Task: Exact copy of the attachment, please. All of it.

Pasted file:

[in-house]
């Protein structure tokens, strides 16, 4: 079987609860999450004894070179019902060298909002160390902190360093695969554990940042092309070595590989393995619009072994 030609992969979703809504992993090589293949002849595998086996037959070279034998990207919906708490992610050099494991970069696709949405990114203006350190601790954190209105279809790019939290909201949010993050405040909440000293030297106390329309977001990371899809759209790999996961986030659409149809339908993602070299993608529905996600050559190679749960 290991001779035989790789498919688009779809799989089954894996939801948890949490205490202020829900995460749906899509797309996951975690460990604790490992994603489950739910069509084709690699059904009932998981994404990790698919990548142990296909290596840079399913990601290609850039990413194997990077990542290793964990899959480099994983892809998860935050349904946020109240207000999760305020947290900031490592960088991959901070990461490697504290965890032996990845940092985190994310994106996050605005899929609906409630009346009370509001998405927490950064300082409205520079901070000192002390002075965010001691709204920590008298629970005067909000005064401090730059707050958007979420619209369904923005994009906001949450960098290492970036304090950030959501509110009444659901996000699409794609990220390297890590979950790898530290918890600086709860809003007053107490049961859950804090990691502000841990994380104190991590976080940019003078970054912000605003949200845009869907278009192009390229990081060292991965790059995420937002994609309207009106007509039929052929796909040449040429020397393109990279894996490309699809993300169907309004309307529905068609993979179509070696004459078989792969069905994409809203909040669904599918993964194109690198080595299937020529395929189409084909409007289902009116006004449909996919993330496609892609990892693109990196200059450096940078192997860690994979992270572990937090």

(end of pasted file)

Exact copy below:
[in-house]
């Protein structure tokens, strides 16, 4: 079987609860999450004894070179019902060298909002160390902190360093695969554990940042092309070595590989393995619009072994 030609992969979703809504992993090589293949002849595998086996037959070279034998990207919906708490992610050099494991970069696709949405990114203006350190601790954190209105279809790019939290909201949010993050405040909440000293030297106390329309977001990371899809759209790999996961986030659409149809339908993602070299993608529905996600050559190679749960 290991001779035989790789498919688009779809799989089954894996939801948890949490205490202020829900995460749906899509797309996951975690460990604790490992994603489950739910069509084709690699059904009932998981994404990790698919990548142990296909290596840079399913990601290609850039990413194997990077990542290793964990899959480099994983892809998860935050349904946020109240207000999760305020947290900031490592960088991959901070990461490697504290965890032996990845940092985190994310994106996050605005899929609906409630009346009370509001998405927490950064300082409205520079901070000192002390002075965010001691709204920590008298629970005067909000005064401090730059707050958007979420619209369904923005994009906001949450960098290492970036304090950030959501509110009444659901996000699409794609990220390297890590979950790898530290918890600086709860809003007053107490049961859950804090990691502000841990994380104190991590976080940019003078970054912000605003949200845009869907278009192009390229990081060292991965790059995420937002994609309207009106007509039929052929796909040449040429020397393109990279894996490309699809993300169907309004309307529905068609993979179509070696004459078989792969069905994409809203909040669904599918993964194109690198080595299937020529395929189409084909409007289902009116006004449909996919993330496609892609990892693109990196200059450096940078192997860690994979992270572990937090």